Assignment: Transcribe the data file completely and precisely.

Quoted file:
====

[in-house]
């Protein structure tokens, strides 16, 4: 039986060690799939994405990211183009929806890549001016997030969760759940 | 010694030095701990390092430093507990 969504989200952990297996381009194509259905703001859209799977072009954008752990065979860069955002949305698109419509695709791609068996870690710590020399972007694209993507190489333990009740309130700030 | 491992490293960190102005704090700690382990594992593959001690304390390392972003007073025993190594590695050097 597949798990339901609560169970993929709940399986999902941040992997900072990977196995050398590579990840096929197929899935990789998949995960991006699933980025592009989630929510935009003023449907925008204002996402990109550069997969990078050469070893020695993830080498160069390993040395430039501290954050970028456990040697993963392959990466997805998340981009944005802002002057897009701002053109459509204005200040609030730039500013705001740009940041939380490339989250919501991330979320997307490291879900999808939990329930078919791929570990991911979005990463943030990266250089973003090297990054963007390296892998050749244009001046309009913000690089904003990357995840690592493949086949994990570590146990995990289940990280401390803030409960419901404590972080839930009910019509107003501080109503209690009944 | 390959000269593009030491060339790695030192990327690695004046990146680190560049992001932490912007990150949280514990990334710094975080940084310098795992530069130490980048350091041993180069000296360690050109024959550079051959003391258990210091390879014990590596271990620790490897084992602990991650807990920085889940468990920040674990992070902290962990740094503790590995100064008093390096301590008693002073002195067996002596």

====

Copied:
[in-house]
């Protein structure tokens, strides 16, 4: 039986060690799939994405990211183009929806890549001016997030969760759940 | 010694030095701990390092430093507990 969504989200952990297996381009194509259905703001859209799977072009954008752990065979860069955002949305698109419509695709791609068996870690710590020399972007694209993507190489333990009740309130700030 | 491992490293960190102005704090700690382990594992593959001690304390390392972003007073025993190594590695050097 597949798990339901609560169970993929709940399986999902941040992997900072990977196995050398590579990840096929197929899935990789998949995960991006699933980025592009989630929510935009003023449907925008204002996402990109550069997969990078050469070893020695993830080498160069390993040395430039501290954050970028456990040697993963392959990466997805998340981009944005802002002057897009701002053109459509204005200040609030730039500013705001740009940041939380490339989250919501991330979320997307490291879900999808939990329930078919791929570990991911979005990463943030990266250089973003090297990054963007390296892998050749244009001046309009913000690089904003990357995840690592493949086949994990570590146990995990289940990280401390803030409960419901404590972080839930009910019509107003501080109503209690009944 | 390959000269593009030491060339790695030192990327690695004046990146680190560049992001932490912007990150949280514990990334710094975080940084310098795992530069130490980048350091041993180069000296360690050109024959550079051959003391258990210091390879014990590596271990620790490897084992602990991650807990920085889940468990920040674990992070902290962990740094503790590995100064008093390096301590008693002073002195067996002596």